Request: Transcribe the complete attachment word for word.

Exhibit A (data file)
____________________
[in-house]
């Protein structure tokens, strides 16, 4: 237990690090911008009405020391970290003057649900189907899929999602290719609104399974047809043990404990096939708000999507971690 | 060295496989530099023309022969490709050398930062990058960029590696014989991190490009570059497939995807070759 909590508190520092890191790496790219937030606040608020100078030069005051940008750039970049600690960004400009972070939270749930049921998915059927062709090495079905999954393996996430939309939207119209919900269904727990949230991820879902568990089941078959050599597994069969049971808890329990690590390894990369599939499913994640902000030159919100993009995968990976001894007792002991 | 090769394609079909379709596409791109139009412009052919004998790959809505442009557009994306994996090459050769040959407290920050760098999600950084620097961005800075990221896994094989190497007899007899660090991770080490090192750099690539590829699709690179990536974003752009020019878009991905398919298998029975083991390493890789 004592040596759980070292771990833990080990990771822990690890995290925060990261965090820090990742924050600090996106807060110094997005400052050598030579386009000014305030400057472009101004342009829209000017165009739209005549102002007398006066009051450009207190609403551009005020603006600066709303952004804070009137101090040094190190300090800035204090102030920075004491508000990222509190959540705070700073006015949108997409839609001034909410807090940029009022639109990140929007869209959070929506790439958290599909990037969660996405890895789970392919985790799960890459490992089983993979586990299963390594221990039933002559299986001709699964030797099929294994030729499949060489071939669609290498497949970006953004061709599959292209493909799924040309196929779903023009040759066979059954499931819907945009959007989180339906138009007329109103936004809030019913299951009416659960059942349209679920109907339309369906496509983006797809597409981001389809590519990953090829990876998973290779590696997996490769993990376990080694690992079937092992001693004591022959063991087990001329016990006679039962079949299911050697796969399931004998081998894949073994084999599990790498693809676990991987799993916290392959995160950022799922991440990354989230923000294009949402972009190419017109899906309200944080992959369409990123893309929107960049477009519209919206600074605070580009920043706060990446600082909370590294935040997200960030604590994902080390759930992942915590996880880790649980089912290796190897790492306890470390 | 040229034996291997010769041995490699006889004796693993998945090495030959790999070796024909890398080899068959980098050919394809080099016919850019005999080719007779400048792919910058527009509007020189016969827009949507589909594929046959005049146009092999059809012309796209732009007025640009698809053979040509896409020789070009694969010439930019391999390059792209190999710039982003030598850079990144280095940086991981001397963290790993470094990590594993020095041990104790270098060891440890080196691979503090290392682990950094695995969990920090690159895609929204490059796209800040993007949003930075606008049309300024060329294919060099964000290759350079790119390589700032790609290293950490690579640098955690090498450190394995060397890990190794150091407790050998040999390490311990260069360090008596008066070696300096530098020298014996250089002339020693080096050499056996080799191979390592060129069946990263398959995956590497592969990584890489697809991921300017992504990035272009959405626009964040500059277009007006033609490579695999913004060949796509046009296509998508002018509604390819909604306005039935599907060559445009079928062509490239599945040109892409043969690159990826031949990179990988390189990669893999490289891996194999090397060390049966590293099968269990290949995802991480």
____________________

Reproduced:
[in-house]
């Protein structure tokens, strides 16, 4: 237990690090911008009405020391970290003057649900189907899929999602290719609104399974047809043990404990096939708000999507971690 | 060295496989530099023309022969490709050398930062990058960029590696014989991190490009570059497939995807070759 909590508190520092890191790496790219937030606040608020100078030069005051940008750039970049600690960004400009972070939270749930049921998915059927062709090495079905999954393996996430939309939207119209919900269904727990949230991820879902568990089941078959050599597994069969049971808890329990690590390894990369599939499913994640902000030159919100993009995968990976001894007792002991 | 090769394609079909379709596409791109139009412009052919004998790959809505442009557009994306994996090459050769040959407290920050760098999600950084620097961005800075990221896994094989190497007899007899660090991770080490090192750099690539590829699709690179990536974003752009020019878009991905398919298998029975083991390493890789 004592040596759980070292771990833990080990990771822990690890995290925060990261965090820090990742924050600090996106807060110094997005400052050598030579386009000014305030400057472009101004342009829209000017165009739209005549102002007398006066009051450009207190609403551009005020603006600066709303952004804070009137101090040094190190300090800035204090102030920075004491508000990222509190959540705070700073006015949108997409839609001034909410807090940029009022639109990140929007869209959070929506790439958290599909990037969660996405890895789970392919985790799960890459490992089983993979586990299963390594221990039933002559299986001709699964030797099929294994030729499949060489071939669609290498497949970006953004061709599959292209493909799924040309196929779903023009040759066979059954499931819907945009959007989180339906138009007329109103936004809030019913299951009416659960059942349209679920109907339309369906496509983006797809597409981001389809590519990953090829990876998973290779590696997996490769993990376990080694690992079937092992001693004591022959063991087990001329016990006679039962079949299911050697796969399931004998081998894949073994084999599990790498693809676990991987799993916290392959995160950022799922991440990354989230923000294009949402972009190419017109899906309200944080992959369409990123893309929107960049477009519209919206600074605070580009920043706060990446600082909370590294935040997200960030604590994902080390759930992942915590996880880790649980089912290796190897790492306890470390 | 040229034996291997010769041995490699006889004796693993998945090495030959790999070796024909890398080899068959980098050919394809080099016919850019005999080719007779400048792919910058527009509007020189016969827009949507589909594929046959005049146009092999059809012309796209732009007025640009698809053979040509896409020789070009694969010439930019391999390059792209190999710039982003030598850079990144280095940086991981001397963290790993470094990590594993020095041990104790270098060891440890080196691979503090290392682990950094695995969990920090690159895609929204490059796209800040993007949003930075606008049309300024060329294919060099964000290759350079790119390589700032790609290293950490690579640098955690090498450190394995060397890990190794150091407790050998040999390490311990260069360090008596008066070696300096530098020298014996250089002339020693080096050499056996080799191979390592060129069946990263398959995956590497592969990584890489697809991921300017992504990035272009959405626009964040500059277009007006033609490579695999913004060949796509046009296509998508002018509604390819909604306005039935599907060559445009079928062509490239599945040109892409043969690159990826031949990179990988390189990669893999490289891996194999090397060390049966590293099968269990290949995802991480």